The average successful bid at this month's auction of private car license plates in Shanghai was significantly lower than prices paid at last month's sale, a strong indication that many would-be buyers are waiting to see what effect China's entry into the World Trade Organization will have on car prices, analysts say.
This month's lowest winning price was 5,500 yuan (US$662), or two-thirds less than last month's low price, and the second-lowest successful bid of the year. The average winning price fell 3,383 yuan to 13,593 yuan.
Individuals and privately owned companies in Shanghai must bid for private license plates before they can buy a car. There is no floor price for plates as long as they are used on domestically built automobiles.
"China's WTO entry may curb growth during the peak year-end car-buying season," said an official with Shanghai International Commodity Auction Co Ltd, organizer of the monthly sealed-bid auction.
Analysts noted that a wait-and-see attitude is expected to last until early next year, as buyers wait an expected fall in car prices following China's entry into the WTO.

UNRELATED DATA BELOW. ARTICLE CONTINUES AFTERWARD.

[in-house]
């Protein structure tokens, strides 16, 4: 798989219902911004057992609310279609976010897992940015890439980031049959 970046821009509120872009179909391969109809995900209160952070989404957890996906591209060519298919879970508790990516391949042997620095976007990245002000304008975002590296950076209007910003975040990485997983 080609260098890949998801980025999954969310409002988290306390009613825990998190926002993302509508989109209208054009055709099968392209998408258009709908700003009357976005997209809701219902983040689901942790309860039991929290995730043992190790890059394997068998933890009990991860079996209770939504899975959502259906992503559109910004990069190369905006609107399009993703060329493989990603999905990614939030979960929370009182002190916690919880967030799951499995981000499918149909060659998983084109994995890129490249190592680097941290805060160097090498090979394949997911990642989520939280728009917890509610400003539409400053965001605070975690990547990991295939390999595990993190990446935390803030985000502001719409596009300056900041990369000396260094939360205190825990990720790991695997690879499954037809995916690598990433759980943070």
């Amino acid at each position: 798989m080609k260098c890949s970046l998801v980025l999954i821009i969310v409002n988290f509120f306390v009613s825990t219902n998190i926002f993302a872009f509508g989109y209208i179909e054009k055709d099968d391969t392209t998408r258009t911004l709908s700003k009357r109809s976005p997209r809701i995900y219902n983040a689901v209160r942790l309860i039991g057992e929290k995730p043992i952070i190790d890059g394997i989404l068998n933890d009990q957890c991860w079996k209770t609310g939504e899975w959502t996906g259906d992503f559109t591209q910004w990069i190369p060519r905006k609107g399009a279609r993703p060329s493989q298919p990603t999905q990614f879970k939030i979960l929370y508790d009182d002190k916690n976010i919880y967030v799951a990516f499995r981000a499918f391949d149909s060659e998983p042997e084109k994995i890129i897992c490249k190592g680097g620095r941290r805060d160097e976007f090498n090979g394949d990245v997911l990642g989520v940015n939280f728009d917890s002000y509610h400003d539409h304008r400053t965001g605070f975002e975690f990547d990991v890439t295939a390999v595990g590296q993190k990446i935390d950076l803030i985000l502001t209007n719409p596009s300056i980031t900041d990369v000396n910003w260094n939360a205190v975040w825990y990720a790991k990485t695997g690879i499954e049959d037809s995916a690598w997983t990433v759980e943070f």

Buyers are also holding off because of rumors the city will provide free license plates next year, or at least greatly increase the number of plates for sale, which would reduce the prices. So far, the city has denied these rumors.
This month was the first time the local government allowed foreigners with a local residence permit to bid for private plates. In the past, foreigners had to buy plates at a special sale, and the number of plates available was very limited.
Three foreign bidders won their licenses at the auction, said one official, who declined to identify the three.
Just last month, the government decided to allow military personnel and non-permanent residents of Shanghai to bid for private plates, which resulted in sharp rises in the number of bidders and bidding prices.
Ironically, prices at this month's auction may have been low because winning bids last month were the highest this year, scaring off many potential bidders, the auction official said.
In an effort to curb price after last month's high bids, the government significantly increased the number of plates for auction this month, he added.
On Saturday, the auction house, which refused to reveal the highest bid and the number of bidders, sold 2,000 car plates - 300 more than last month and the most of any month this year.
The city government sets the number of license plates for sale every month to limit the number of new privately owned cars in Shanghai.
(eastday.com December 24, 2001)